EDEN PRAIRIE, Minn. -- Tired of more insipid offense toward the end of last season, the Minnesota home crowd shouted for someone different -- "We want Jackson!" -- during one December defeat.
"I probably don't have all my speed back. It's a little sore. But pretty much when the game comes, the adrenaline will be flowing, so I won't even think about it," Jackson said.
He has a lot of work to do with a still-struggling passing attack that's mostly responsible for his team's 1-3 start. Following a much-needed break in the schedule, the Vikings returned from their bye weekend for practice at Winter Park on Monday afternoon.
Jackson took some of the snaps with the first team, and he appeared ready to resume the job that Kelly Holcomb took over while he was hurt. Coach Brad Childress said he rotated the quarterback repetitions in practice as a precaution due to the length of the workout.
He stopped short of declaring Jackson the starter.
"I would like to. I would like to. Again, I just have to see how he responds," Childress said.
Jackson must show he can bounce back without much stiffness, soreness or hesitation for the next practice on Wednesday, but in his mind he passed a critical phase in the recovery.
"I was kind of worried about it coming into this week, because it's been three weeks and you know quarterbacks, we have to pretty much do everything full speed, and the stuff I've been doing wasn't full speed," Jackson said, adding: "It was good to get back out there and do things live."
The bye week clearly came at the right time for this team, giving the raw, intriguing prospect extra days to heal. It also provided Jackson an opportunity to travel home to Alabama and see his newborn son for the first time. He said his first child, Tarvaris II, was born on Sept. 14.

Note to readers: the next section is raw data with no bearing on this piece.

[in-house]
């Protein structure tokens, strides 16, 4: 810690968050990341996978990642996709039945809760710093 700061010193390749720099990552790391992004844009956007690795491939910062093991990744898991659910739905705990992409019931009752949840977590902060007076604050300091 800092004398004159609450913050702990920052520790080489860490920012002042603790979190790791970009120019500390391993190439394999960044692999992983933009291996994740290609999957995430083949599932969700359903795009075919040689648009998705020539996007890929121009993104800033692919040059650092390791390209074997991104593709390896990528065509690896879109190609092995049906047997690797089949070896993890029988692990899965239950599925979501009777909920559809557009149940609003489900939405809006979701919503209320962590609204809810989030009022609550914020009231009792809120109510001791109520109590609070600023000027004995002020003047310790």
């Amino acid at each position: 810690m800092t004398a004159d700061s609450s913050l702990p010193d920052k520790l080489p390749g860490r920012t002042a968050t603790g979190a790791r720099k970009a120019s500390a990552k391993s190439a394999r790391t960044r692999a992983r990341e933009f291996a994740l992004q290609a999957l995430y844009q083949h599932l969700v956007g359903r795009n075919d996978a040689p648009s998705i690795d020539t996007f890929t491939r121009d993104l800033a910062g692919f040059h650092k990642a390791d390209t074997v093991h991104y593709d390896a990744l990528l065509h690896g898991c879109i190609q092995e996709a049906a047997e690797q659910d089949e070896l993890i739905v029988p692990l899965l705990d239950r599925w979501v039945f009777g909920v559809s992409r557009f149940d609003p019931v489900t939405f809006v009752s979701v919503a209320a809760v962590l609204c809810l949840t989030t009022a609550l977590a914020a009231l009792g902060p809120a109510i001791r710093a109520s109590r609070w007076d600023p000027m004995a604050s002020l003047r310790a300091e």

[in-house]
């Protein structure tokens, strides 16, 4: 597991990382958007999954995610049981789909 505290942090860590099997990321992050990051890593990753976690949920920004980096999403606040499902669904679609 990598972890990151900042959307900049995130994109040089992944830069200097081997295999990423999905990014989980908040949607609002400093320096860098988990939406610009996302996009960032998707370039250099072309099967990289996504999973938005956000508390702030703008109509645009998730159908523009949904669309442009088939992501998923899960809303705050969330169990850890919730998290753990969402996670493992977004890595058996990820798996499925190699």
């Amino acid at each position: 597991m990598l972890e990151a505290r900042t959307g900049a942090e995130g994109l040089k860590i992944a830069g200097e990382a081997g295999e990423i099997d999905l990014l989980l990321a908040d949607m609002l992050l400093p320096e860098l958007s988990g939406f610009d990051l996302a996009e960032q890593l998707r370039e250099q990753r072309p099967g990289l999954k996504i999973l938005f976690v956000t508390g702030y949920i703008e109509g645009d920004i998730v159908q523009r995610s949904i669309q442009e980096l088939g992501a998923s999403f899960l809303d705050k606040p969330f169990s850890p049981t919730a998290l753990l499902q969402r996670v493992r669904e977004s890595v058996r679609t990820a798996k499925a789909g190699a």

With one more person to impress, Jackson is eager to make up for the memory of his last start on Sept. 16 at Detroit. He threw four interceptions in a 20-17 overtime loss.
"Not just proving to everybody else, but proving to my teammates and coaches that I'm not going to go out there and have four turnovers," he said.
It could very well be, but Jackson just hasn't had enough of an opportunity to perform. There remains an unknown, and that's the best hope for this season's team.
In 2006, Brad Johnson was having one of the worst seasons of his 16-year career, and frustrated fans cheered the change when Childress sent Jackson in late in the third quarter in a loss to the New York Jets.
Jackson was awful in his first start, amid wet, cold and windy weather in Green Bay. He was OK in that meaningless season finale as well as the opener this year. Then came the Detroit game, followed by two offensive clunkers for the Vikings with Holcomb under center.
"We do great between the 30s -- moving the ball, rushing the ball, passing the ball -- but we've got to really smell the blood when we get in the red zone and really try to take shots when we get an opportunity to get six and not three," receiver Bobby Wade said.
Copyright 2007 by The Associated Press